Learn how to do Glute workout with expert tips and free fitness videos....
Every woman wants a nice firm butt. The butt area is however also the so called problem area for a lot of women. Women carry a lot of fat deposits in this area because it serves them during their childbearing years. Female bodies are not very willing to give up these fat cells, so women really need to choose the right lower body workout to trim and tone the gluteus maximus!
Glutes Anatomy: this muscular area is primarily made up of the following bundles of muscles: the gluteus medius and gluteus minimus, the tensor fascia lata and the gluteus maximus. The role of these muscles is to stabilize and move the hip joint, in addition to aid in maintain upright posture. Gluteal Muscles (Glutes) are one of the strongest muscles in the body and are the connecting point between your legs and back muscles. Glutes are used in a variety of actions from moving the leg to extending and rotating the hip, as well as extending and rotating the trunk of the body. Strong glutes will also define and shape your buttocks.
Best workouts for women for strengthening and toning your glutes, hips and thighs. Toning the glutes to obtain a "tight bottom" is a fundamental part of workouts for women. A butt workout has the advantage of requiring no tools since the most effective exercises (squats and dips) basically exploit the body’s weight as a natural load.
Start with your feet a little wider than your hips and your feet turned outward slightly. Pull your shoulders down and keep your lower back flat. Squat down below the knee putting most of your body weight on to your heels. Make sure your back stays flat at the bottom and your knees track over your toes. Stand back up to the starting position by pressing through your heel and driving with your glutes. Perform 20 reps to start with.
Stand with your feet together and place your right foot on top of a folded towel. Shifting your weight to your left leg, slide the towel out slowly to your right. Then slowly return to the start position. Work this side for 1 minute, keeping your elbows bent and your fists together near your chin. When you squat, your left knee should bend between 45 and 90 degrees. After 1 minute, switch legs and do the squats and slides for another 1 minute.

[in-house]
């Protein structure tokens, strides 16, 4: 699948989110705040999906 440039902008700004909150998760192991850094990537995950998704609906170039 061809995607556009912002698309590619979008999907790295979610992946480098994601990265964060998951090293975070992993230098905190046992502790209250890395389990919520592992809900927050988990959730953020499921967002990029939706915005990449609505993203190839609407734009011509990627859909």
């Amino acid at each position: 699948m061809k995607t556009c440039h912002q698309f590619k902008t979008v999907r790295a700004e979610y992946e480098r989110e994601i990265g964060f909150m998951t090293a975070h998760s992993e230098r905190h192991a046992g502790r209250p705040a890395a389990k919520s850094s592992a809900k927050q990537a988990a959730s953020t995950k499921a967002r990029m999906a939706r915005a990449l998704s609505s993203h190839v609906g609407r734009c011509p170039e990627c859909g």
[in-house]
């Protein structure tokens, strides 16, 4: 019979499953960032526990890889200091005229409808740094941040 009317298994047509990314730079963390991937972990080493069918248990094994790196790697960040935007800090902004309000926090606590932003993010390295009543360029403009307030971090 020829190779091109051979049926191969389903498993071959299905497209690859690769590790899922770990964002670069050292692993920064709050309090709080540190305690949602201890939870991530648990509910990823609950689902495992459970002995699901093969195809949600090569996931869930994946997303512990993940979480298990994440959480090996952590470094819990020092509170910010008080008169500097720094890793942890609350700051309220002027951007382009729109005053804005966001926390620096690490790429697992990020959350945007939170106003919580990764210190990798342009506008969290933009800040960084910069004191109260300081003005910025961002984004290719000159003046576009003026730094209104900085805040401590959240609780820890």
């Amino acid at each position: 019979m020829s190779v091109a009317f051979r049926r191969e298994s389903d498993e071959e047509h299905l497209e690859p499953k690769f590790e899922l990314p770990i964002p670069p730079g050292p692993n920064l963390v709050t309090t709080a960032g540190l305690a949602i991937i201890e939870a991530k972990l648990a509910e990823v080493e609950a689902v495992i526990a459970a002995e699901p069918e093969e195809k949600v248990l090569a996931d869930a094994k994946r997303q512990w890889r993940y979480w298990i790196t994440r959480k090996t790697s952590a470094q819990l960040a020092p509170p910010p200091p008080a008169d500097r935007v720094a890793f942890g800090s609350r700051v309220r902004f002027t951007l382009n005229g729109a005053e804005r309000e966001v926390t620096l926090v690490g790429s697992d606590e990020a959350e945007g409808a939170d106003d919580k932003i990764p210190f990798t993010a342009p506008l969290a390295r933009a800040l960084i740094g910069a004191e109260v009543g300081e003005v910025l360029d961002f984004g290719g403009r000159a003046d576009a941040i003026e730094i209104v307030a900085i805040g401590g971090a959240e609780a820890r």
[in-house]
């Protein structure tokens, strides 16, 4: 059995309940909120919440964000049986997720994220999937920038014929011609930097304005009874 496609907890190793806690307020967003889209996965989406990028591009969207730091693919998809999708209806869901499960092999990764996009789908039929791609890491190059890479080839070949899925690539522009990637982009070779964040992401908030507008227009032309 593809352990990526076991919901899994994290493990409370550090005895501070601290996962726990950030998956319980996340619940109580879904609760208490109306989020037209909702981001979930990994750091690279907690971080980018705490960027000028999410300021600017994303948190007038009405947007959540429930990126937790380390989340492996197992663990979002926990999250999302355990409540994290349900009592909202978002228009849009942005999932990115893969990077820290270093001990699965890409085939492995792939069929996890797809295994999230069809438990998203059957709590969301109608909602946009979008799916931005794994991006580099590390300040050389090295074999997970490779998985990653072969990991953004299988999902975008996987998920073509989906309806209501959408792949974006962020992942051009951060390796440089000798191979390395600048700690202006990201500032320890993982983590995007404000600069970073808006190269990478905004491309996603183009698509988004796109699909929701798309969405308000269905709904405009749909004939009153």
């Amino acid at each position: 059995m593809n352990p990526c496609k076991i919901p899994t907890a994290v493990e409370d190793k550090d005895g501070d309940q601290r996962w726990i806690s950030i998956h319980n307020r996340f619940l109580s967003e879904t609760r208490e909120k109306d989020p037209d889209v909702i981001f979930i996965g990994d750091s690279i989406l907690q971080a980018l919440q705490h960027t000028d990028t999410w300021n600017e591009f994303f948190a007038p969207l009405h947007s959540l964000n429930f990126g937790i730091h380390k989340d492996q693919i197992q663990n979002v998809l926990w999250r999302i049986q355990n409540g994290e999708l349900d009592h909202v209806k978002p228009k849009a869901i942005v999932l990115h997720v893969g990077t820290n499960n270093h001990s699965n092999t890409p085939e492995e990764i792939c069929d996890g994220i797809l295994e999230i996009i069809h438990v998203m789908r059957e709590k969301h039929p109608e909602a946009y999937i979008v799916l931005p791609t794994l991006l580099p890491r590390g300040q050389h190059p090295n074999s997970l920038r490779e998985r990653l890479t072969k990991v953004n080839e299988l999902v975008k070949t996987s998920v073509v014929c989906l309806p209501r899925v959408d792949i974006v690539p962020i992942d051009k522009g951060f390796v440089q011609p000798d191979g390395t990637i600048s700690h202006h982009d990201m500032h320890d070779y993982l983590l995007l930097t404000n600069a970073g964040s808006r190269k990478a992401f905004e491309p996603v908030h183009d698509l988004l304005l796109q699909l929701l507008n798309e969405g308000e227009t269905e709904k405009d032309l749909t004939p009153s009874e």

Stand with your feet at least hip width apart and place your weight on your heels with your toes pointed forward. Bend your knees and lean forward slightly to keep your knees over your ankles. Hold your hands together in front of your face to minimize the assistance they will provide in this exercise. Practice the squatting portion of the movement first before actually jumping. Lower your upper body to a slight squatting position and push through your heels. Shift your weight to the balls of your feet as your come to a standing position and rise up on your toes. Perform a full jump squat. Come down lower than you did while practicing so that your buttocks are almost to the level of your knees. Lift up hard with an explosive movement, and as your weight comes onto your toes, use your calf muscles to push your feet off the floor and get as much height as possible. Land on your toes before coming back down on your heels. Perform 20 reps to start with.
To perform the lunge, the individual stands with their feet shoulder-width apart, and then steps forward, landing with the heel first. The knee should be at 90 degrees and directly above the toes, not further (taking a shorter step can put added pressure on the knee). The motion is continued until the back knee is nearly touching the ground. The individual then returns to his or her starting position by driving upward with the front leg.
The lunge can be performed without weights (i.e., bodyweight). However, weight trainers usually seek to increase the difficulty using either dumbbells (held in each hand) or a barbell with weights on it. Advanced trainers may find that grip strength is an issue with the dumbbell lunge, and therefore prefer the barbell lunge. As a variation, plyometric lunges (also known as split squat jumps) can be performed by jumping explosively between lunge positions, with the feet swapping positions at each jump. Perform 20 reps to start with.